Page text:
A Conversation with Revolutionary Scientist NEIL DEGRASSE TYSON

By Tyler Malone

November 2011

“Scientists are overgrown kids,” Dr. Neil deGrasse Tyson tells me–and he’s right, scientists are the children that the rest of us adults may not realize we wish we still were. At a certain age most human beings do what is called “growing up.” What we really mean when we say “growing up” is: “becoming complacent.” As we age, we tend to become stagnant: we accept the way things are, we stop trying to learn and expand our minds, we refrain from asking questions, we cease to be curious, we stand still, we start going to our 9 to 5 jobs and suddenly the big questions no longer loom large to us.

But there are certain occupations that require a person’s inability to “grow up,” their refusal to “become complacent.” Some such professions include the artist, the writer, the philosopher–and especially the scientist. The scientist’s job is to always ask questions and, even when presented with possible answers, never be complacent with the status quo, always look for a better explanation, a more detailed understanding of our world. The scientist should go into a situation with an open mind, and let facts and data and documentable experience reveal some form of truth.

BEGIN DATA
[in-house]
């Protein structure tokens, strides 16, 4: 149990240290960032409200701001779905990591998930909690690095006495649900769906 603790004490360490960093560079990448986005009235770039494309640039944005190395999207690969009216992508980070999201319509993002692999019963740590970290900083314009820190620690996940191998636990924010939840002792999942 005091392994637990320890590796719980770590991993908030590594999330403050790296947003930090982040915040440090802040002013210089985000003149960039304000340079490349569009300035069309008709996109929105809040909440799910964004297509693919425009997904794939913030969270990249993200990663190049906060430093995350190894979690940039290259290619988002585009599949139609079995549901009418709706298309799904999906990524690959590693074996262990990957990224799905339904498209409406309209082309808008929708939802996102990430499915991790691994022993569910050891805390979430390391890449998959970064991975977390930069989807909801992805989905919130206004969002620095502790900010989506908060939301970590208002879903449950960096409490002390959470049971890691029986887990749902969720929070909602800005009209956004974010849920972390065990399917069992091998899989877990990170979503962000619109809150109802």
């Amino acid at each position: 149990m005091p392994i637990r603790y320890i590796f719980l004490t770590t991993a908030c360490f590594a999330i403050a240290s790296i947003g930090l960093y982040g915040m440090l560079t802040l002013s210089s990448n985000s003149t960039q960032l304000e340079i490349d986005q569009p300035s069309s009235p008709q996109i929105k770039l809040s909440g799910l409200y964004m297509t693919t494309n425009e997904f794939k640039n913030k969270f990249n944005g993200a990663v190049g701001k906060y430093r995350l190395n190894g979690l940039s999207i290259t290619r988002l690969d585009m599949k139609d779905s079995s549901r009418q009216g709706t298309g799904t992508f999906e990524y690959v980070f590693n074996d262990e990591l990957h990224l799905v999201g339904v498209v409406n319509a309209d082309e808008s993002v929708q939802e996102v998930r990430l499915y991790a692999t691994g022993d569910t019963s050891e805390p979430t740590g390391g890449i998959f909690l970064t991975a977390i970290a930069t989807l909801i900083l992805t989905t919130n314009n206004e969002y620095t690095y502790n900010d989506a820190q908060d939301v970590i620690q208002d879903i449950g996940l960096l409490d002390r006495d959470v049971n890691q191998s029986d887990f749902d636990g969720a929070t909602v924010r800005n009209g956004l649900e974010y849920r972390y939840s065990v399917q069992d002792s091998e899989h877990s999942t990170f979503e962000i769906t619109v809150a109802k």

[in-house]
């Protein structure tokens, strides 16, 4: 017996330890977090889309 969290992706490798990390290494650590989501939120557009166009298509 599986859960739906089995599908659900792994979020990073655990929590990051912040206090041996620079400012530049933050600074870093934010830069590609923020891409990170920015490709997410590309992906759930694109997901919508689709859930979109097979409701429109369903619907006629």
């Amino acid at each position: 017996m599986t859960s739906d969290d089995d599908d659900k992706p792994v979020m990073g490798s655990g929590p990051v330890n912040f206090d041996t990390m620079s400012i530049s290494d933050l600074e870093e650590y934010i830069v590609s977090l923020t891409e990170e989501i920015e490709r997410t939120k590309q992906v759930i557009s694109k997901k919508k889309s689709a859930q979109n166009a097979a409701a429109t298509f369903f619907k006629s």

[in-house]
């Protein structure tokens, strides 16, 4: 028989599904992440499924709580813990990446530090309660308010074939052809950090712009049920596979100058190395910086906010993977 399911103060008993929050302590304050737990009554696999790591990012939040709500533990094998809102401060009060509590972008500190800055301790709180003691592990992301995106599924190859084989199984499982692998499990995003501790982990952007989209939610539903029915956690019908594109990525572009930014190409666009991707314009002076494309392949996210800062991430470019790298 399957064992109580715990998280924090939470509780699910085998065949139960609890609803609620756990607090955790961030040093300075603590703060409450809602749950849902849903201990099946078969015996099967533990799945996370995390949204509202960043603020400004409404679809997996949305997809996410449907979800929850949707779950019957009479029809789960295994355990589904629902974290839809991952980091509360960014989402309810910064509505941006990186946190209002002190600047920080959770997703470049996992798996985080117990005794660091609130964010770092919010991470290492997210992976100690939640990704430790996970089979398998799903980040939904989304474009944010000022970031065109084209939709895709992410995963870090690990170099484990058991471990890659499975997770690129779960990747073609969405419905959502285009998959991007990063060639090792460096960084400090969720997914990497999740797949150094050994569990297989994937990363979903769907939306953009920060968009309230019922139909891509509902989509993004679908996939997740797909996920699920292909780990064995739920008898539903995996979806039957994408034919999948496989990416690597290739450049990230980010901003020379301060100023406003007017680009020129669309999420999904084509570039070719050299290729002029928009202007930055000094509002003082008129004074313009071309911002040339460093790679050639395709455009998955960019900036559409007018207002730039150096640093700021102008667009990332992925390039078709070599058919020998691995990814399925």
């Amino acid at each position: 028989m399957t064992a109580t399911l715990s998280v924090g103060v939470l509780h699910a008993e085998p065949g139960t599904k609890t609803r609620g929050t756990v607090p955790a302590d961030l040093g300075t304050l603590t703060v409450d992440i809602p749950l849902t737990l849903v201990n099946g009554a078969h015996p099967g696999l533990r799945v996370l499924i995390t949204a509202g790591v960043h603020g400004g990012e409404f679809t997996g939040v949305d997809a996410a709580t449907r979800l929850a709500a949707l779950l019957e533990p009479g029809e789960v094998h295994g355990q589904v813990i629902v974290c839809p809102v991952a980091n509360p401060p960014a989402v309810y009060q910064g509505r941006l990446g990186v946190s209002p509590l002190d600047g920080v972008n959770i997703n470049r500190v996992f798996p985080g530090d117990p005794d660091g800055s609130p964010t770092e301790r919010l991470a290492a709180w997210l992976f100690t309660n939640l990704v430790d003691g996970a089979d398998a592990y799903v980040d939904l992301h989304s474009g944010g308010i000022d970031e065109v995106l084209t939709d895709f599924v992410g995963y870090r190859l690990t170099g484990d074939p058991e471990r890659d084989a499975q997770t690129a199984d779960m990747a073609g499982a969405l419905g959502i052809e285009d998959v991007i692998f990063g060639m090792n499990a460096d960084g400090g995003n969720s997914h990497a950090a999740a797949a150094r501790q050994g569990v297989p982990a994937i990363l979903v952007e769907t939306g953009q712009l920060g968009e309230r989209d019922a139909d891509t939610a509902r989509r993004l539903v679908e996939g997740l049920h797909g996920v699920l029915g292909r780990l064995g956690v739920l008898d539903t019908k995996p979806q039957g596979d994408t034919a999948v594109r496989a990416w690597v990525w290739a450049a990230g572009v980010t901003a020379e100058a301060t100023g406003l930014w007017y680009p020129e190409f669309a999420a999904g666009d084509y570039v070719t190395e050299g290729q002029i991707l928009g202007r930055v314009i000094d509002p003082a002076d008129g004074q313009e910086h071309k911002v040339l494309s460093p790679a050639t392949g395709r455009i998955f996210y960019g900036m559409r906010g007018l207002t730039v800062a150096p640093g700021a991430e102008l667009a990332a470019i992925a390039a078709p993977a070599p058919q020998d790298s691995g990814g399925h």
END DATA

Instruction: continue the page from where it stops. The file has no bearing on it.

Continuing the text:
As Dr. Tyson explains, the scientist should only be one kind of -ist: that is, a scientist. All other affiliations hinder the already difficult premise of being objective. As the head of Hayden Planetarium, and as a frequent guest on shows like The Colbert Report and The Daily Show, Dr. Tyson has made it his mission to continue the legacy of Dr. Carl Sagan by bringing science to the public in an engaging way. But don’t be fooled: he’s not trying to make science interesting again, he’s trying to prove that it always was interesting in the first place. All we need is to regain our childlike sense of wonder.

I spoke with Dr. Tyson about some recent science headlines, about his hilarious late night TV show appearances, about his upcoming sequel to Carl Sagan’s iconic TV show Cosmos, and much more. We are featuring him in our Revolutionary Issue because we here at PMc Magazine find him to be a true revolutionary, but as you’ll see, he may not be entirely comfortable with that title…